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TS Blade for cutting small pieces

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Forum topic by KevinH posted 10-11-2012 06:27 PM 608 views 0 times favorited 5 replies Add to Favorites Watch
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KevinH

89 posts in 2466 days


10-11-2012 06:27 PM

Topic tags/keywords: question tablesaw

I recently enjoyed completing a small keepsake box, but I’m wondering if there is a good blade for cutting the small pieces for the design on the top. I had good success with a crosscut sled that I built for this purpose, but when I cut the small pieces, small chips broke off from the trailing edge of the cut on occasion – not most of the time, but on occasion.

I use a 10-inch tablesaw with a Freud thin-kerf ripping blade. I have an ATB/R blade that I have used for general purposes, but I got lazy and left the ripping blade in the saw for this project.

I’m willing to live with occasional chipping, but if there is a better blade, I would appreciate your suggestions.

Thank you!

-- Timing has a lot to do with the outcome of a rain dance. --Kevin in Happy Valley


5 replies so far

View bandit571's profile

bandit571

6985 posts in 1342 days


#1 posted 10-11-2012 07:20 PM

A zero clearence insert, so that just the blade shows. A scrap piece of wood BEHIND the thin /small piece that you are cutting. Sometimes, I will install one of those “Plywood” 100+ tooth blades. Thin pieces? Maybe install a plywood style Circular saw blade as well.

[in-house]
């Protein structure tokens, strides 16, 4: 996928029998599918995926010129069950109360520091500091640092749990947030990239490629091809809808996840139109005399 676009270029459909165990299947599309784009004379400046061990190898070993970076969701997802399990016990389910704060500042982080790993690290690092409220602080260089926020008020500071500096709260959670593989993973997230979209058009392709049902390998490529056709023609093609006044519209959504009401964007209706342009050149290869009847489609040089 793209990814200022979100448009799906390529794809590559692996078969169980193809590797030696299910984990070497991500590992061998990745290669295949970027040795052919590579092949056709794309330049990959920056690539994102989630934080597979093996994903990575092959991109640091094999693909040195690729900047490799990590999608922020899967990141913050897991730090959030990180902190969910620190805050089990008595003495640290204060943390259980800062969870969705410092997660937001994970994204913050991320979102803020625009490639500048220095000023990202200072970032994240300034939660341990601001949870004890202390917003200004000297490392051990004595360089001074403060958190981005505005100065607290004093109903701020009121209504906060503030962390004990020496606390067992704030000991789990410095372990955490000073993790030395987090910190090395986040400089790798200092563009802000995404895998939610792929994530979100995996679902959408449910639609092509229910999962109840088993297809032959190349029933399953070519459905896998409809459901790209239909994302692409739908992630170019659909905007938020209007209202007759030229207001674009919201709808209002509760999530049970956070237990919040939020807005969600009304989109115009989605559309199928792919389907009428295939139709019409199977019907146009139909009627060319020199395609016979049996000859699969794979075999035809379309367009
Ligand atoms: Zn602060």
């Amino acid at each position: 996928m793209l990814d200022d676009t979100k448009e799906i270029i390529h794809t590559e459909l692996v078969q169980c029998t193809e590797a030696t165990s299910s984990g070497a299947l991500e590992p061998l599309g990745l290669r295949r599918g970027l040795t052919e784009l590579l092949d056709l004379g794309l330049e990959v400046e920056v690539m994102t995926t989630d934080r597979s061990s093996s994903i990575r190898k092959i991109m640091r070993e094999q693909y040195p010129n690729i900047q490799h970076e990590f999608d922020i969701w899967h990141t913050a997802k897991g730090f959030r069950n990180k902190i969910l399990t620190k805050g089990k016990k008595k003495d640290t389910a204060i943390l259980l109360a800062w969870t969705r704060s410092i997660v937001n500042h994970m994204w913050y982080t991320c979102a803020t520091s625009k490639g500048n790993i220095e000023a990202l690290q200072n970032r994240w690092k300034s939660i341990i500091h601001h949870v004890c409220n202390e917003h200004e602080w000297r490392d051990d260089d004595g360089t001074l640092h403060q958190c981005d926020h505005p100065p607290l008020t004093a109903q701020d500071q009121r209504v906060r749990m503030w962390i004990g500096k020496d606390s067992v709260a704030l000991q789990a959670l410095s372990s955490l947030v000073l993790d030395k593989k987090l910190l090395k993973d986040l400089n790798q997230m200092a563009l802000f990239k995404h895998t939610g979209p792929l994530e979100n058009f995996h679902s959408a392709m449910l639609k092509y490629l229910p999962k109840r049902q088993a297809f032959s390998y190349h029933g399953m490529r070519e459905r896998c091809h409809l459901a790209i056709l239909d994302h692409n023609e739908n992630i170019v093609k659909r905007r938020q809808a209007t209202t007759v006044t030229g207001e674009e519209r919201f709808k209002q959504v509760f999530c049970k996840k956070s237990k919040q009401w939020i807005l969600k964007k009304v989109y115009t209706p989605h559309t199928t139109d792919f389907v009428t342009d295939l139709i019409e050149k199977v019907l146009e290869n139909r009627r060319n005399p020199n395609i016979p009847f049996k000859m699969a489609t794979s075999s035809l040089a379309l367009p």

-- A Planer? I'M the planer, this is what I use

View knotscott's profile

knotscott

5473 posts in 2034 days


#2 posted 10-11-2012 08:09 PM

You might try a blade with a Hi-ATB grind with 60T to 80T for less tearout (the steeper the top bevel, the less tearout), plus the backing techniques that bandit571 suggestion. Infinity 010-080, 010-060, Forrest Duraline or WWI, Freud LU80, CMT 210.080.10, etc.

-- Happiness is like wetting your pants...everyone can see it, but only you can feel the warmth....

View DHS's profile

DHS

111 posts in 1882 days


#3 posted 10-11-2012 08:27 PM

I’d go with a hand saw. A well-tuned hand saw cuts fast and straight. It is also much safer than using a table saw for cutting small pieces. I hate the thought of putting my hands really close to that spinning blade. A handsaw is quieter and I think it’s more fun too. Eliminate tearout by first marking the cut with a marking knife or cutting gauge.

-- Dave S., Bellingham, WA

View gfadvm's profile

gfadvm

10904 posts in 1349 days


#4 posted 10-12-2012 02:06 AM

I cut a lot of thin stock with my 24 tooth Diablo and find that a ZCI and backer board produce splinter free cuts. Just sayin what works for me.

-- " I'll try to be nicer, if you'll try to be smarter" gfadvm

View KevinH's profile

KevinH

89 posts in 2466 days


#5 posted 10-13-2012 02:31 AM

Thanks guys. I appreciate all of your suggestions. Thanks for responding.

-- Timing has a lot to do with the outcome of a rain dance. --Kevin in Happy Valley

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